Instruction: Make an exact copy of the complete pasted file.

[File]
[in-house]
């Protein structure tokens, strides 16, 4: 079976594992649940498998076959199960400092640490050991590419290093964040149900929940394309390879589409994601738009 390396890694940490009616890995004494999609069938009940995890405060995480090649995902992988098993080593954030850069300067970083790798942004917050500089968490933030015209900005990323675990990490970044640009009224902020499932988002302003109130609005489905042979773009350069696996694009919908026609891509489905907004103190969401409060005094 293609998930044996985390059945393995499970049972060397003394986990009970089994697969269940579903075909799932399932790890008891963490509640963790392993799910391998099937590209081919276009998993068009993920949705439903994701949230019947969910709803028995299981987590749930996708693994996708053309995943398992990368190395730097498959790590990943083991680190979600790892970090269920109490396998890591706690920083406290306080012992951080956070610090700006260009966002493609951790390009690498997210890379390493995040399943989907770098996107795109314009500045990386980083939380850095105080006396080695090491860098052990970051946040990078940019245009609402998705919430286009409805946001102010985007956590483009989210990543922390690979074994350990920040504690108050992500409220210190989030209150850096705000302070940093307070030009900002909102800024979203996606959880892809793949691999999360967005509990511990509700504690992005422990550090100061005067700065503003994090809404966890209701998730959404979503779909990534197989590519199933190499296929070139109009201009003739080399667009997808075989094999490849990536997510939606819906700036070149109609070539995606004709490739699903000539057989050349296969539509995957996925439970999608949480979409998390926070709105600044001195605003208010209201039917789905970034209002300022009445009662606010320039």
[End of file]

[in-house]
């Protein structure tokens, strides 16, 4: 079976594992649940498998076959199960400092640490050991590419290093964040149900929940394309390879589409994601738009 390396890694940490009616890995004494999609069938009940995890405060995480090649995902992988098993080593954030850069300067970083790798942004917050500089968490933030015209900005990323675990990490970044640009009224902020499932988002302003109130609005489905042979773009350069696996694009919908026609891509489905907004103190969401409060005094 293609998930044996985390059945393995499970049972060397003394986990009970089994697969269940579903075909799932399932790890008891963490509640963790392993799910391998099937590209081919276009998993068009993920949705439903994701949230019947969910709803028995299981987590749930996708693994996708053309995943398992990368190395730097498959790590990943083991680190979600790892970090269920109490396998890591706690920083406290306080012992951080956070610090700006260009966002493609951790390009690498997210890379390493995040399943989907770098996107795109314009500045990386980083939380850095105080006396080695090491860098052990970051946040990078940019245009609402998705919430286009409805946001102010985007956590483009989210990543922390690979074994350990920040504690108050992500409220210190989030209150850096705000302070940093307070030009900002909102800024979203996606959880892809793949691999999360967005509990511990509700504690992005422990550090100061005067700065503003994090809404966890209701998730959404979503779909990534197989590519199933190499296929070139109009201009003739080399667009997808075989094999490849990536997510939606819906700036070149109609070539995606004709490739699903000539057989050349296969539509995957996925439970999608949480979409998390926070709105600044001195605003208010209201039917789905970034209002300022009445009662606010320039």